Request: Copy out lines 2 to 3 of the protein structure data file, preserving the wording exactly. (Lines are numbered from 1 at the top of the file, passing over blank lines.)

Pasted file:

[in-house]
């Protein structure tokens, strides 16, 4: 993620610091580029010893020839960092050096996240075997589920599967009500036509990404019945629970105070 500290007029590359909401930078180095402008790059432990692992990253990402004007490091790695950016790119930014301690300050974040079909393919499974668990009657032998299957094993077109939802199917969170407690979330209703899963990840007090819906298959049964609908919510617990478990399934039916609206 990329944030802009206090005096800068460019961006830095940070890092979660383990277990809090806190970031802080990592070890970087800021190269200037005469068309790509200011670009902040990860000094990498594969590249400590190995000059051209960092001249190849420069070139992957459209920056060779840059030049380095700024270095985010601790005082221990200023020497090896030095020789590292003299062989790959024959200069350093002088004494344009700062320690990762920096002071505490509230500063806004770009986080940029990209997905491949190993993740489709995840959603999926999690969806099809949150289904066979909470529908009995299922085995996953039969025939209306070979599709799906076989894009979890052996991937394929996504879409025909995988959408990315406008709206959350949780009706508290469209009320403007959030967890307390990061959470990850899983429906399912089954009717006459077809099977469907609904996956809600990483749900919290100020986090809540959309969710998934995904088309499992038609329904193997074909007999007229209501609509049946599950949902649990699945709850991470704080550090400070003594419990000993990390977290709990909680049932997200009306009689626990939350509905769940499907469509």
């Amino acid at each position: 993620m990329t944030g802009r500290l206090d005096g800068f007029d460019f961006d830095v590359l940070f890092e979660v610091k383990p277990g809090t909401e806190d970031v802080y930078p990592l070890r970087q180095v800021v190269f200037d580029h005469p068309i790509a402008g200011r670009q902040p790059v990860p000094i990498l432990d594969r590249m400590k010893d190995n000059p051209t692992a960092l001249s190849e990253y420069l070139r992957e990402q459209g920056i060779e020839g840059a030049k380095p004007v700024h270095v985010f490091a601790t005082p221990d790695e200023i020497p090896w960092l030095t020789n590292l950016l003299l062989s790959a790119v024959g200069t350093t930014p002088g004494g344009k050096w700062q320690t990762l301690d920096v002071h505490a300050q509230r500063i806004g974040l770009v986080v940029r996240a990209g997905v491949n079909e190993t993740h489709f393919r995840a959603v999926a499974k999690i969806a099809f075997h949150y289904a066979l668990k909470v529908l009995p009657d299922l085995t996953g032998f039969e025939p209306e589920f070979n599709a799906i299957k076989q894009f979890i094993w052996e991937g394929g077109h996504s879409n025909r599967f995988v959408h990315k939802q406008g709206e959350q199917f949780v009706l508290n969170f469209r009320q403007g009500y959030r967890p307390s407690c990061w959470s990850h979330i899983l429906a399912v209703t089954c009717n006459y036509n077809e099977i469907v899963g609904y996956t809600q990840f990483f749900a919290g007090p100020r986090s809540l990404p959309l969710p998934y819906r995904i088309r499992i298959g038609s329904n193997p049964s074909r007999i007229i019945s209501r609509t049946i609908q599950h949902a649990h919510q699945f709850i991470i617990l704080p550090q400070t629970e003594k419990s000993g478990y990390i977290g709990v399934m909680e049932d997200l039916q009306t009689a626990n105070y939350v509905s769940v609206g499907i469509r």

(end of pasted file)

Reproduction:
């Protein structure tokens, strides 16, 4: 993620610091580029010893020839960092050096996240075997589920599967009500036509990404019945629970105070 500290007029590359909401930078180095402008790059432990692992990253990402004007490091790695950016790119930014301690300050974040079909393919499974668990009657032998299957094993077109939802199917969170407690979330209703899963990840007090819906298959049964609908919510617990478990399934039916609206 990329944030802009206090005096800068460019961006830095940070890092979660383990277990809090806190970031802080990592070890970087800021190269200037005469068309790509200011670009902040990860000094990498594969590249400590190995000059051209960092001249190849420069070139992957459209920056060779840059030049380095700024270095985010601790005082221990200023020497090896030095020789590292003299062989790959024959200069350093002088004494344009700062320690990762920096002071505490509230500063806004770009986080940029990209997905491949190993993740489709995840959603999926999690969806099809949150289904066979909470529908009995299922085995996953039969025939209306070979599709799906076989894009979890052996991937394929996504879409025909995988959408990315406008709206959350949780009706508290469209009320403007959030967890307390990061959470990850899983429906399912089954009717006459077809099977469907609904996956809600990483749900919290100020986090809540959309969710998934995904088309499992038609329904193997074909007999007229209501609509049946599950949902649990699945709850991470704080550090400070003594419990000993990390977290709990909680049932997200009306009689626990939350509905769940499907469509």
């Amino acid at each position: 993620m990329t944030g802009r500290l206090d005096g800068f007029d460019f961006d830095v590359l940070f890092e979660v610091k383990p277990g809090t909401e806190d970031v802080y930078p990592l070890r970087q180095v800021v190269f200037d580029h005469p068309i790509a402008g200011r670009q902040p790059v990860p000094i990498l432990d594969r590249m400590k010893d190995n000059p051209t692992a960092l001249s190849e990253y420069l070139r992957e990402q459209g920056i060779e020839g840059a030049k380095p004007v700024h270095v985010f490091a601790t005082p221990d790695e200023i020497p090896w960092l030095t020789n590292l950016l003299l062989s790959a790119v024959g200069t350093t930014p002088g004494g344009k050096w700062q320690t990762l301690d920096v002071h505490a300050q509230r500063i806004g974040l770009v986080v940029r996240a990209g997905v491949n079909e190993t993740h489709f393919r995840a959603v999926a499974k999690i969806a099809f075997h949150y289904a066979l668990k909470v529908l009995p009657d299922l085995t996953g032998f039969e025939p209306e589920f070979n599709a799906i299957k076989q894009f979890i094993w052996e991937g394929g077109h996504s879409n025909r599967f995988v959408h990315k939802q406008g709206e959350q199917f949780v009706l508290n969170f469209r009320q403007g009500y959030r967890p307390s407690c990061w959470s990850h979330i899983l429906a399912v209703t089954c009717n006459y036509n077809e099977i469907v899963g609904y996956t809600q990840f990483f749900a919290g007090p100020r986090s809540l990404p959309l969710p998934y819906r995904i088309r499992i298959g038609s329904n193997p049964s074909r007999i007229i019945s209501r609509t049946i609908q599950h949902a649990h919510q699945f709850i991470i617990l704080p550090q400070t629970e003594k419990s000993g478990y990390i977290g709990v399934m909680e049932d997200l039916q009306t009689a626990n105070y939350v509905s769940v609206g499907i469509r």